The forecast this moment is predicting snow…SNOW!…and while it’s not going to be much, it looks like winter won’t end until we post our Winter Newsletter. This issue is named *The Chern *~~Weekly~~ ~~Quarterly~~ Whenever after Shiing-shen Chern (陳省身, Oct. 26, 1911—Dec. 3, 2004), who studied Differential Geometry (including, ummm, Chern classes in algebraic topology), was vice-president of the American Mathematical Society, and who founded the Mathematical Sciences Research Institute at Berkeley and the Nankai Institute for Mathematics.

This issue contains mostly department news and photos, but as always it contains a Sudoku and problems for your mathematical enjoyment!

**Problem 5.2.1: **Find the ratio of the areas of the circumcircles of a triangle and a square of equal perimeters.

**Problem 5.2.2: **In the figure at the right, ABCD is a rectangle, BE=BC, and AE is the diameter of the circle. What is relationship between BF and the original rectangle?

**Problem 5.2.3:** Using the digits 1-9 exactly once each, with only the operations +, —, ×, ÷, and/or exponentiation, write an expression that equals 2011. Now try it with the digits in order.

**Problem 5.2.4:** A box has three possible perimeters. Suppose box A has perimeters 12, 16, and 20, while box B has perimeters 12, 16, and 24. Which box has the greater volume?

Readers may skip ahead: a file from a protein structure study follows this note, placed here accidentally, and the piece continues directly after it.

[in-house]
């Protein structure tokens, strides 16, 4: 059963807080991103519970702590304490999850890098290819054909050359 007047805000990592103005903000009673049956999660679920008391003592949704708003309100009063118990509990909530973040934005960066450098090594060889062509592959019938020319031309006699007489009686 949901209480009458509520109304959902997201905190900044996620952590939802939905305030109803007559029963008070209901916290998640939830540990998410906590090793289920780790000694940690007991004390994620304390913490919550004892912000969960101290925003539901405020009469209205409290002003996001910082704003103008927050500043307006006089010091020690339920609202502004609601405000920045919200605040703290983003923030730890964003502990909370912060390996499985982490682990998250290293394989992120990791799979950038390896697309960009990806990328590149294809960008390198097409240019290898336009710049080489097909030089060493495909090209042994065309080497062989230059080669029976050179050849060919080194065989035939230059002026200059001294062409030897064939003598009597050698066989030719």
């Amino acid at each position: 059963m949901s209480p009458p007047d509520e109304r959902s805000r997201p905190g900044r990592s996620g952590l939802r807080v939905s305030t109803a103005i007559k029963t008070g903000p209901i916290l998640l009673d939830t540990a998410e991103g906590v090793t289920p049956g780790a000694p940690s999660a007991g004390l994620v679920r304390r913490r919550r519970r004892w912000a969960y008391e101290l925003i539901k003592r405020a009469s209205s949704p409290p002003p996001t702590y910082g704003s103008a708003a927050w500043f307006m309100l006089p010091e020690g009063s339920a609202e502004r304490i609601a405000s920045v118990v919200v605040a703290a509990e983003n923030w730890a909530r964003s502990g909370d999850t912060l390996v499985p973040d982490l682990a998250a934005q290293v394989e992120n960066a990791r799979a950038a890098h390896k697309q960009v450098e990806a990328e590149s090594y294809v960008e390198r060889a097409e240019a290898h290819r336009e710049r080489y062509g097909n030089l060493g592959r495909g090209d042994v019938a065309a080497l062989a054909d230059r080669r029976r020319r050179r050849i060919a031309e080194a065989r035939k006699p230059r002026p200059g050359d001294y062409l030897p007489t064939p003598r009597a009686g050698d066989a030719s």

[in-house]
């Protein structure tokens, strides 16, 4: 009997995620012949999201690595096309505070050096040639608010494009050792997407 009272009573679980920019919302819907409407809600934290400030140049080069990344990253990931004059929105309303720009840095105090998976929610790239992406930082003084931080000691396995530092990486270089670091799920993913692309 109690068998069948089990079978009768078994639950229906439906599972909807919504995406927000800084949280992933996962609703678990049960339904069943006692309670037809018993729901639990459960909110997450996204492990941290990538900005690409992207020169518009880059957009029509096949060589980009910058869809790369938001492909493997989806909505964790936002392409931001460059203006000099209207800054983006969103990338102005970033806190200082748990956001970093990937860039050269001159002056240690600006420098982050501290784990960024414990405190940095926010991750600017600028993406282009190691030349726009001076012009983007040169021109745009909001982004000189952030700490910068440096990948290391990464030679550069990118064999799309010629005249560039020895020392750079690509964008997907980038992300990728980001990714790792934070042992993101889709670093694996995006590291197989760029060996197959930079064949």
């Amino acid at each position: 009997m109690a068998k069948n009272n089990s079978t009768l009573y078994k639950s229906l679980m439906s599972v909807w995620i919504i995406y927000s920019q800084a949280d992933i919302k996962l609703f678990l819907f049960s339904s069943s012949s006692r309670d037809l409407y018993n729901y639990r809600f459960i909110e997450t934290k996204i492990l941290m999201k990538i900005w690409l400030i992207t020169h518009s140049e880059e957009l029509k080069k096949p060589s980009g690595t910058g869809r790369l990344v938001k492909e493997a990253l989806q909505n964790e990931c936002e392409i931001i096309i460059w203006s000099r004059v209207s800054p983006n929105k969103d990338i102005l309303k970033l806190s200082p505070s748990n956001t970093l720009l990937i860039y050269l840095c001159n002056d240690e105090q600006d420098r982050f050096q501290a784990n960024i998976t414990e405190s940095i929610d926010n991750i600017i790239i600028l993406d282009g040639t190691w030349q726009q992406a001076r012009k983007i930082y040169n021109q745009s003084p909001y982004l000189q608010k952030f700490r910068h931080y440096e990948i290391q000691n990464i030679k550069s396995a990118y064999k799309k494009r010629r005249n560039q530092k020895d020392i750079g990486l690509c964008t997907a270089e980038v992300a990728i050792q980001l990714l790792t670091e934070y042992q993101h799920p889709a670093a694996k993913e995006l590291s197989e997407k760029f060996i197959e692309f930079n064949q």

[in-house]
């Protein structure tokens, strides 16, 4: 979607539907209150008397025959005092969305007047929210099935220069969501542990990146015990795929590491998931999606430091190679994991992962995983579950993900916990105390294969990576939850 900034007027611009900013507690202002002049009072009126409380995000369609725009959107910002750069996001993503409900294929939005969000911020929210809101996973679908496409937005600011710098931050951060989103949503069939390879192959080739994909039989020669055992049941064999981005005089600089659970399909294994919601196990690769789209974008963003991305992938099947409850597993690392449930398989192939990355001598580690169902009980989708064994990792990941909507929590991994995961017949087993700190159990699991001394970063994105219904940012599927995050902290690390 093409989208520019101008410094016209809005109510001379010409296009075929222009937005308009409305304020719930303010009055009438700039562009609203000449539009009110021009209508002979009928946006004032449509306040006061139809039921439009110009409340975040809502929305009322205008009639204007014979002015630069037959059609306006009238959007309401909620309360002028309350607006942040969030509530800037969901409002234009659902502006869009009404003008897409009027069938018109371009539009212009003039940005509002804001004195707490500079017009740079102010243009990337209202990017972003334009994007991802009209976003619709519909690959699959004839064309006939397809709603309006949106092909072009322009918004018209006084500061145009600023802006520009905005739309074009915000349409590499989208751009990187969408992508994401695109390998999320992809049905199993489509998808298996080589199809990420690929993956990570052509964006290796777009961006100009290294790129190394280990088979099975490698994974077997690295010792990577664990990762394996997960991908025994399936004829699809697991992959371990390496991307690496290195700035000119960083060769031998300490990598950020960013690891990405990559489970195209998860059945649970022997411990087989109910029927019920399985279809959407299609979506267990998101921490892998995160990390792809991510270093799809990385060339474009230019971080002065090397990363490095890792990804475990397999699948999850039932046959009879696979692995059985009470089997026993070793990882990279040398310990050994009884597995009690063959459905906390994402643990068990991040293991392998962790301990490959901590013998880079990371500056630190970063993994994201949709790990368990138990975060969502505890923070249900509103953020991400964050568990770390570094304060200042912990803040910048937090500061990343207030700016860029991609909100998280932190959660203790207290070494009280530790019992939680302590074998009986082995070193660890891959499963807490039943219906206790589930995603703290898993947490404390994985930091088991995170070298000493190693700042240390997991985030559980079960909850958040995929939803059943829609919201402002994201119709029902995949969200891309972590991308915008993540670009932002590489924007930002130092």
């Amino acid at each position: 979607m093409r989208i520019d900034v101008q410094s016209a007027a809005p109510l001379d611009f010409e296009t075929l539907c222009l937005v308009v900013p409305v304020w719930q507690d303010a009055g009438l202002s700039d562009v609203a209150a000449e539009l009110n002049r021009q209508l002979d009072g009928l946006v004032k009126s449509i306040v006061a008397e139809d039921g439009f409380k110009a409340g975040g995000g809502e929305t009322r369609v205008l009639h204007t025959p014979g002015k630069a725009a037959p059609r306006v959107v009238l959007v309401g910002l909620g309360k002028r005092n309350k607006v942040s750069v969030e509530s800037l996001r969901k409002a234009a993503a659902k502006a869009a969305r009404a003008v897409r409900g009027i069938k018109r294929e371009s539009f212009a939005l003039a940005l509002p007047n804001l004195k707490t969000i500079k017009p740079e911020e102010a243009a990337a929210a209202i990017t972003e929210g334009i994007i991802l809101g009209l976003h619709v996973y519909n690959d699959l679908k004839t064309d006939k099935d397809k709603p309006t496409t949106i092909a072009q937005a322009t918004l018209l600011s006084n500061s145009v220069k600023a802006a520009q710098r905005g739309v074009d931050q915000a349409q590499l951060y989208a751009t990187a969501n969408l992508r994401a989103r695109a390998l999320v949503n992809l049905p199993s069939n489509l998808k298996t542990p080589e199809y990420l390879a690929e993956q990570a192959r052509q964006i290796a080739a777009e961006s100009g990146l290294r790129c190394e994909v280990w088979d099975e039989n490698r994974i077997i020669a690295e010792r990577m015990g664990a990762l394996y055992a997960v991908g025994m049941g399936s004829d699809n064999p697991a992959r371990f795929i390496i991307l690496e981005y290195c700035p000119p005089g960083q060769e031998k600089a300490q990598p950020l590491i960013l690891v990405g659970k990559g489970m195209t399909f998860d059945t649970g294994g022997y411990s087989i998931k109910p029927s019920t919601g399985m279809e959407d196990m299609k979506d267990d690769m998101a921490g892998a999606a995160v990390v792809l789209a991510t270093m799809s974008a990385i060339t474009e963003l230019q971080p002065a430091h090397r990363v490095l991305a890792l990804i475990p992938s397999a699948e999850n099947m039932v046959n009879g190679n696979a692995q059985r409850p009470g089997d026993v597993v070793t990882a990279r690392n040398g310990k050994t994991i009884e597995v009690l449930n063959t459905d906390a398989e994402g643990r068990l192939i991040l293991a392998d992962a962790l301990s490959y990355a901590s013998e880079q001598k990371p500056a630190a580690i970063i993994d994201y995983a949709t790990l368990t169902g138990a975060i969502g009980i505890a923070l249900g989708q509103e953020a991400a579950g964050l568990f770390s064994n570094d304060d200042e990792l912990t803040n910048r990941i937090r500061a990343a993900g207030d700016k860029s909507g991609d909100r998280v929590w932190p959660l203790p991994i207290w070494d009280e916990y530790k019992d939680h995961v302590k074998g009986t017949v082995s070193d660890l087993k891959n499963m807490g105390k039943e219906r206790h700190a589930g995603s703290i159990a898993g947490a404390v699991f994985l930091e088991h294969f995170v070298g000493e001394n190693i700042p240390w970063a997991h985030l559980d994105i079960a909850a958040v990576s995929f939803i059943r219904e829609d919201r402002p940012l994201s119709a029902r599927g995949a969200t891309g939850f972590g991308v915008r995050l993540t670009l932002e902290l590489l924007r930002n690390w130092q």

You’re welcome to try your hand at these and post in the comments, for fame (of sorts, although referring to it as “famish” doesn’t make it sound very enticing at all) since we’ll happily acknowledge all who submit solutions in the next issue! Which isn’t as much of a temptation as just solving for solving’s sake, but still, we do what we can.

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This entry was posted on April 3, 2011 at 9:24 pm and is filed under Newsletters. You can follow any responses to this entry through the RSS 2.0 feed.
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April 16, 2011 at 10:18 am |

[…] an interesting problem from the 360 Blog: Problem 5.2.4: A box has three possible perimeters. Suppose box A has perimeters 12, 16, and 20, […]

July 18, 2011 at 1:53 pm |

On problem 5.2.1, are we considering regular triangles (since we were looking at a regular quadrilateral) or can they be any type of triangle?